Yeah, the ampersand works for me, slower or not.

- Julian

286.8. Colin Pretorius
(02/08/2005 03:27 PM)

Jess, there are a couple of ways. The quick-and-dirtiest is to call the timer() function in LotusScript - that gives you the seconds since midnight, and you can just take readings before and after and compare them. The midnight thing means you need a bit more logic if you're planning to leave something running overnight :)

Another longwinded way is to instantiate two NotesDateTime objects (a start and a finish), call setNow() on the first before you start a section and call setNow() on the other when you're done, and then call finish.timeDifference(start) to get the difference in seconds.

286.9. Nathan T. Freeman
(02/09/2005 03:08 AM)


startTime = Now


(Now - startTime)*86400

286.10. Colin Pretorius
(02/09/2005 04:48 AM)

I prefer using timer() in favour of calculating the difference between double-valued date variants and having to stop and remember/calculate the 86400 bit to convert to seconds.

I guess I should have mentioned it as well though. Sorry Nathan, was there anything else I left out?

286.11. Jess Stratton
(02/09/2005 10:31 AM)

Thanks everyone! I don't know why I assumed it would be more complicated than that...

286.12. Thomas Gumz
(02/09/2005 12:20 PM)

Both Colin's and Nathan's methods work, but the results are in seconds, which, for lots of benchmarks, simply isn't good enough.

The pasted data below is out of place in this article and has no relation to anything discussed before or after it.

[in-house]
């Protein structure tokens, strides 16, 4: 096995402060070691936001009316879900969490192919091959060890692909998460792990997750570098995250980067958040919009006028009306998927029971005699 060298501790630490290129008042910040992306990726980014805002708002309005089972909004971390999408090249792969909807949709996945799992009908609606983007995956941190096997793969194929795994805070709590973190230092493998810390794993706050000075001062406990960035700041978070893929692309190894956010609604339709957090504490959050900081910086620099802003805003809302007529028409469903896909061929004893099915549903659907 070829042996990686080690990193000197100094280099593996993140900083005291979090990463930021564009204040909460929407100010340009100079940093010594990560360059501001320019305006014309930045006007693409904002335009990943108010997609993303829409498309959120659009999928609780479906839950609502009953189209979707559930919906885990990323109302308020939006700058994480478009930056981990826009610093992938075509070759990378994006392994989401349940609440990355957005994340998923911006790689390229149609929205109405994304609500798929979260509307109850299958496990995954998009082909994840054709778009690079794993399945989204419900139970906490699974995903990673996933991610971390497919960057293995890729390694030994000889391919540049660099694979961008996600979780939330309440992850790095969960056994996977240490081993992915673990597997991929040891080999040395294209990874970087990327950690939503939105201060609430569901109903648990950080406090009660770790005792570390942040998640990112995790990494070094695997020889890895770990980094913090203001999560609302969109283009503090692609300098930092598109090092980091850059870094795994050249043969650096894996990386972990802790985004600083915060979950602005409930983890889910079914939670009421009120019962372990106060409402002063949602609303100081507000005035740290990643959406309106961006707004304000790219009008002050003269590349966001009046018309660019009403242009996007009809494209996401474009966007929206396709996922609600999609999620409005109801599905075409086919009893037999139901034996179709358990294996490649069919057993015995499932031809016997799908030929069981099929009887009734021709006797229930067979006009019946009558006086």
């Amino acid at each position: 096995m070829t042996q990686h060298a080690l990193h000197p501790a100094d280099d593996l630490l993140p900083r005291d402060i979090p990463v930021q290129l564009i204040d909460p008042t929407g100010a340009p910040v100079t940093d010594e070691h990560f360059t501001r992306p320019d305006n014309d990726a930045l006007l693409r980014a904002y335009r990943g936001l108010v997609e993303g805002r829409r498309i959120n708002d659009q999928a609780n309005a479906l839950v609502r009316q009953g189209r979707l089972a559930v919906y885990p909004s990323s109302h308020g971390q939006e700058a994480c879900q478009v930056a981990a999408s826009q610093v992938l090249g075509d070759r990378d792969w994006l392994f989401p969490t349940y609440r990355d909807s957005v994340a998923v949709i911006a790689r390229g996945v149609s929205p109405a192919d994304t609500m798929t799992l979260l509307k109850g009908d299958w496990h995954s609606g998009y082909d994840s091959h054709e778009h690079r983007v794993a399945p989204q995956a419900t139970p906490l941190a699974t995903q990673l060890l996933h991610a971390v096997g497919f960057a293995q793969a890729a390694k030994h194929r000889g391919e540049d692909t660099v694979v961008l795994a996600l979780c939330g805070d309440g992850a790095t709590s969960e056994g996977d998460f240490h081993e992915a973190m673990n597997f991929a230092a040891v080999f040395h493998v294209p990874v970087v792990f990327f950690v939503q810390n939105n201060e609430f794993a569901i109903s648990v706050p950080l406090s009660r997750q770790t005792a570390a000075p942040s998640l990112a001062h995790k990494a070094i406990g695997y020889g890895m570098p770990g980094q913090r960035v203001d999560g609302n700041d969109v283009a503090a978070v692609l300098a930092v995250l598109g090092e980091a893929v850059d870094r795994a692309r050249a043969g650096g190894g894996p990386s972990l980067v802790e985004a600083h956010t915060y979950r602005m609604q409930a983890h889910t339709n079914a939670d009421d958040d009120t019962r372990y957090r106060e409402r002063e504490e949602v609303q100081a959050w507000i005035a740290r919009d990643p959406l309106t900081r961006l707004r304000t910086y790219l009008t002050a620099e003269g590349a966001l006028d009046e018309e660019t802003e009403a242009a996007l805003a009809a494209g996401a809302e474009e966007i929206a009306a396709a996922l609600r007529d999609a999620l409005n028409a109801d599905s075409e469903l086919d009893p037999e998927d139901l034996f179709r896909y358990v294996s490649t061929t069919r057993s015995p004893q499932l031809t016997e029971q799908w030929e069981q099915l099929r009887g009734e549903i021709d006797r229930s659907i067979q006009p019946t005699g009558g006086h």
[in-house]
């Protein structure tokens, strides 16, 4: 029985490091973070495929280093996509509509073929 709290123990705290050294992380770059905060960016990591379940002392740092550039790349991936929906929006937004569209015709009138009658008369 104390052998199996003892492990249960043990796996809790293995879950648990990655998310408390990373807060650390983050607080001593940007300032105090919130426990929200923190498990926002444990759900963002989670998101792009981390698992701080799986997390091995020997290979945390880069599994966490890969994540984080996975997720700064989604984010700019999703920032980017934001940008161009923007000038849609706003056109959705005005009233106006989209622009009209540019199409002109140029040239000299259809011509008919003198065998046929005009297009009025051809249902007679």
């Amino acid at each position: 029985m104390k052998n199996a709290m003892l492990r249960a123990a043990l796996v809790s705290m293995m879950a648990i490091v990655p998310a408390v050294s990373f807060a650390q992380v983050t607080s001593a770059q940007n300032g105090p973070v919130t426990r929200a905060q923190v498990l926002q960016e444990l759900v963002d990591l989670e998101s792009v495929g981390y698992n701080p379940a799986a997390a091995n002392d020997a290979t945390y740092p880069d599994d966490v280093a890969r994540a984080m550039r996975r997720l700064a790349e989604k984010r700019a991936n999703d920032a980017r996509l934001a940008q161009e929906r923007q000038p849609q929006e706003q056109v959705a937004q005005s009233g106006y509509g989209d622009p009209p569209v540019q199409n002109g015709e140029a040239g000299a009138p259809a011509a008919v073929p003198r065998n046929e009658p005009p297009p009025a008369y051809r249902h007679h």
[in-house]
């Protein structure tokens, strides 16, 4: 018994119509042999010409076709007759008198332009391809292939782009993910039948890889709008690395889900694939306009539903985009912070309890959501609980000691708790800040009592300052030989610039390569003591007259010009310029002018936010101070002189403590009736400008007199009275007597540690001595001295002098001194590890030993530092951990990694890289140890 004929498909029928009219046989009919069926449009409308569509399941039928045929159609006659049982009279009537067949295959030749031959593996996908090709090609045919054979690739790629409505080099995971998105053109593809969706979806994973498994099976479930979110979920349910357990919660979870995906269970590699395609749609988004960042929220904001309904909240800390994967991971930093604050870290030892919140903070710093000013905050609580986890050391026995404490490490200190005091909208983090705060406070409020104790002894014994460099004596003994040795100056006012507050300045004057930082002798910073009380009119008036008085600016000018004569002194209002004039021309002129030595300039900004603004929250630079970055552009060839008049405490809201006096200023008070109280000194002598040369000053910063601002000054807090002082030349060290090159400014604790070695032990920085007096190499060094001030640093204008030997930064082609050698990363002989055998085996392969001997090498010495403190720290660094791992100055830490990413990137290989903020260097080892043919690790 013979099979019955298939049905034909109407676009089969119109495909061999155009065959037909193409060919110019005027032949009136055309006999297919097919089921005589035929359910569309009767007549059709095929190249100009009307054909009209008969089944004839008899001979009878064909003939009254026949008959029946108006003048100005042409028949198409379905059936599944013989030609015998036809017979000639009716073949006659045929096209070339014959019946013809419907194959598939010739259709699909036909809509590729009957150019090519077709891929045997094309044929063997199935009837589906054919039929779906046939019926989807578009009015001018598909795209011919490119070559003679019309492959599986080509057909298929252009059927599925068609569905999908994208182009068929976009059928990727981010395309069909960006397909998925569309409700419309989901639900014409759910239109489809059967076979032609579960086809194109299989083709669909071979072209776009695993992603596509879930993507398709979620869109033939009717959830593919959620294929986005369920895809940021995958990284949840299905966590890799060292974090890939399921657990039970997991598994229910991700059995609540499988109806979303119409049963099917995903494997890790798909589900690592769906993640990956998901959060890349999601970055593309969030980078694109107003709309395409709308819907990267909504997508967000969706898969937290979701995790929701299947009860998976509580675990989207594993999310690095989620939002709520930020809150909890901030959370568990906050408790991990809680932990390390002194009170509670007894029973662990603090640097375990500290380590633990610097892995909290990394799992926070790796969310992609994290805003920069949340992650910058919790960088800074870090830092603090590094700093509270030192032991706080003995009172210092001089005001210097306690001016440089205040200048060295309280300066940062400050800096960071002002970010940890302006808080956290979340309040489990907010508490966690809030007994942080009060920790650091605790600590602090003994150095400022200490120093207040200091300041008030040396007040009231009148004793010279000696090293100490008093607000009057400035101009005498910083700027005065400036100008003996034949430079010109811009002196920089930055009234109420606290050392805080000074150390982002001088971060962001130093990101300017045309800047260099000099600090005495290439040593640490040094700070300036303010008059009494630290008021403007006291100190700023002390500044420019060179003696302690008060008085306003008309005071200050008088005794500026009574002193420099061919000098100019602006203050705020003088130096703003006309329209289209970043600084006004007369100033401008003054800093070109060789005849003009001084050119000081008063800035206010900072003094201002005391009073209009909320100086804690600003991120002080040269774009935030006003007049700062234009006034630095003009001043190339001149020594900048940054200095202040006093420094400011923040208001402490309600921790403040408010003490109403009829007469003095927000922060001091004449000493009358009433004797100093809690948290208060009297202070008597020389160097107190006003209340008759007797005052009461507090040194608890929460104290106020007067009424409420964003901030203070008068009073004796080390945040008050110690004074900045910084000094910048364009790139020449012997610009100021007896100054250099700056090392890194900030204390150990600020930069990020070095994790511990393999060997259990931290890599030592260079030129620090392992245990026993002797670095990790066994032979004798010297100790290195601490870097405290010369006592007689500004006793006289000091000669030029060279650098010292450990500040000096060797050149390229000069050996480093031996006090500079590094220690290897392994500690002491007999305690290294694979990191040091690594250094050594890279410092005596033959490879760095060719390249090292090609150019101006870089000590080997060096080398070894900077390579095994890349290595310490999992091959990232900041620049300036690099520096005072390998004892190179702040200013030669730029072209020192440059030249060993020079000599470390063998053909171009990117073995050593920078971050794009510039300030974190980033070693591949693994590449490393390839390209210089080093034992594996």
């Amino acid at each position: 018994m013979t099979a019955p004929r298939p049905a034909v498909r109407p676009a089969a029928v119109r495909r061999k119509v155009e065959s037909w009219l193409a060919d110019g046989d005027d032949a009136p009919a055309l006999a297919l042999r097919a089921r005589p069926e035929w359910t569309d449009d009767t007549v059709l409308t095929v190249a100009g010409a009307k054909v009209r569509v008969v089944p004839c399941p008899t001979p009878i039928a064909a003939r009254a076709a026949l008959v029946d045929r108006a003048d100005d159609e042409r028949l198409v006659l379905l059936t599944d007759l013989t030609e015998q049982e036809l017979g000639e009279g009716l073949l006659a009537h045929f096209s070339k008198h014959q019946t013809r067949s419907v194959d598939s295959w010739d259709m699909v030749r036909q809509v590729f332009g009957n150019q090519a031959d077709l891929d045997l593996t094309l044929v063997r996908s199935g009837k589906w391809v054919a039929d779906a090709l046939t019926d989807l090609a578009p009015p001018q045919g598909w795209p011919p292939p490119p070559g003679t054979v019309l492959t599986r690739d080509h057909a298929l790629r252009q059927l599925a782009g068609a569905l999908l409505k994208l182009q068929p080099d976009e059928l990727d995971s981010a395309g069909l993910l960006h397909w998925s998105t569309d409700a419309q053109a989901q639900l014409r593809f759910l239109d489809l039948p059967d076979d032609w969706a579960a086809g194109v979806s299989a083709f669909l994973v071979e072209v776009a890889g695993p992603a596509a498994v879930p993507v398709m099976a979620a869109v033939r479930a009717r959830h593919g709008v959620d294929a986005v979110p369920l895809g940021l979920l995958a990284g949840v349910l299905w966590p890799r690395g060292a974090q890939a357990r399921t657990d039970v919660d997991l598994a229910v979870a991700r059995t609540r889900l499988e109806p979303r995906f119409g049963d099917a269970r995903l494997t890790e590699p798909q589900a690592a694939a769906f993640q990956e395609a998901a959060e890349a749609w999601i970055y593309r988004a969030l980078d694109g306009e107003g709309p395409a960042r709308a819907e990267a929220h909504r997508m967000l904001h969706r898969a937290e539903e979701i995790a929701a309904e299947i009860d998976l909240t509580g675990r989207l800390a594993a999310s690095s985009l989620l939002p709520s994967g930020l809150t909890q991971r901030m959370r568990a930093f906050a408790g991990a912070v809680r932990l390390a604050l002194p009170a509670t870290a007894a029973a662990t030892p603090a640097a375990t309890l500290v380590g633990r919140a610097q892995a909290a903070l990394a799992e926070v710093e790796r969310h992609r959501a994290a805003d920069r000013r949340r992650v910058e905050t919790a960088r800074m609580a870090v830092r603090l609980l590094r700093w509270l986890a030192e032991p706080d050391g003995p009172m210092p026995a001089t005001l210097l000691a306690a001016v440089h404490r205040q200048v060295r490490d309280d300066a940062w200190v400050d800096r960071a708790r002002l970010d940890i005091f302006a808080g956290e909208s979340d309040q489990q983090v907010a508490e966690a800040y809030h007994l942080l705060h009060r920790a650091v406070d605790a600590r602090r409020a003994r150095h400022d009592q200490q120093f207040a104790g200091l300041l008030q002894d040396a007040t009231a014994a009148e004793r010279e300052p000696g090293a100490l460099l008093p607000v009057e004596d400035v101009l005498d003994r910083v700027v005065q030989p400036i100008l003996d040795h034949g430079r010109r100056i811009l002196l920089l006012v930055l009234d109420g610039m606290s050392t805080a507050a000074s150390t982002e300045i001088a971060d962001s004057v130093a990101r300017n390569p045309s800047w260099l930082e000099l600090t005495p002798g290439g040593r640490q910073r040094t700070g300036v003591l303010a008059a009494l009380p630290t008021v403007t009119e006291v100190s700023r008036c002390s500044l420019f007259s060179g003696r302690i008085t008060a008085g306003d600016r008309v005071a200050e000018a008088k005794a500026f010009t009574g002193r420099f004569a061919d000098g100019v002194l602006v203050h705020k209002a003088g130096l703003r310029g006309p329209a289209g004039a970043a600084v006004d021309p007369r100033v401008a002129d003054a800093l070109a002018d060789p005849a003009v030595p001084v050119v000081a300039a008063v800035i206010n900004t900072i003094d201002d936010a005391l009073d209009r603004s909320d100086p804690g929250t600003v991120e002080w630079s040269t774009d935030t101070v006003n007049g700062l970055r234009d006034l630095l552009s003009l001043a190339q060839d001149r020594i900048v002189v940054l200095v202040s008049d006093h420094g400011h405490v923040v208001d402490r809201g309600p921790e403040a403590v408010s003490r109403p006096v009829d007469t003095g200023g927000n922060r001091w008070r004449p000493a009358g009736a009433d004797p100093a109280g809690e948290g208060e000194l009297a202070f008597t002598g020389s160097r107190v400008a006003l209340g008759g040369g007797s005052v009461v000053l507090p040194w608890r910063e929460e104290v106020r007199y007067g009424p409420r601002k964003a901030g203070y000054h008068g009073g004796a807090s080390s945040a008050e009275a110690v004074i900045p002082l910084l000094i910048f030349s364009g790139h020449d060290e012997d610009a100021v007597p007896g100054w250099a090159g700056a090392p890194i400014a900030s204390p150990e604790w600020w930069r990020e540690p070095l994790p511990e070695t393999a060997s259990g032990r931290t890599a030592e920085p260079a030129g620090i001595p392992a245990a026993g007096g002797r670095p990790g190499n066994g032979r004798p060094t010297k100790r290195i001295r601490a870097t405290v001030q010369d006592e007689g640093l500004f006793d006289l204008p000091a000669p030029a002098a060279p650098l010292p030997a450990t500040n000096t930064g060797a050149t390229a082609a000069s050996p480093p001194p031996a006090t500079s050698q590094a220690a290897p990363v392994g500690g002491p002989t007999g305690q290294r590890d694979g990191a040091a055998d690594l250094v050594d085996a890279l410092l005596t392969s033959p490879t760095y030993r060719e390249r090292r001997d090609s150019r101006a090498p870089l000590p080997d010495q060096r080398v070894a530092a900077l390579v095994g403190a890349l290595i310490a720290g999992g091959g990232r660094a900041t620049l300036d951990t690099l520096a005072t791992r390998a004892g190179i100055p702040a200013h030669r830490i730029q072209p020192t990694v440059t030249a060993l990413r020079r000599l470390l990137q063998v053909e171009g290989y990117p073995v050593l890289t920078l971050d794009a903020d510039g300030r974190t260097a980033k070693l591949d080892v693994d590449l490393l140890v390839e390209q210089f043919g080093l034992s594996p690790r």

Fortunately, Notes/Domino lets you use a high resolution timer (not measured in sconds, but CPU 'ticks').

Here's some sample code on how to use them:

%include "lsprcval.lss"

Dim lStart as Long

DIm lStop Long

lStart = Getthreadinfo(LSI_THREAD_TICKS)

'do some work...

lStop = Getthreadinfo(LSI_THREAD_TICKS)

msgbox "Ticks: " & lStop - lStart

[a [href][/href]Thomas[/a]

286.13. Colin Pretorius
(02/09/2005 12:58 PM)

Now _that_ rocks. Thanks!

286.14. Colin Pretorius
(02/09/2005 01:19 PM)

...and I see GetThreadInfo in the help db. Naughty me ;)

286.15. Alain H Romedenne
(02/18/2005 05:58 AM)

While timing script routines, note lsi_info(98), lsi_info(99) provide getThreadInfo(n) equivalence with older releases.

You'll get a precision scaling down to microseconds on Wintel platforms while using Stopwatches class from org.OpenNTF.OpenDOM project.

286.16. harkpabst_meliantrop
(26.01.2006 08:39)

Thomas, I not only like the hi-res timer code, but also the fact that it uses an ampersand instead of + Cstr(long) .... ;-)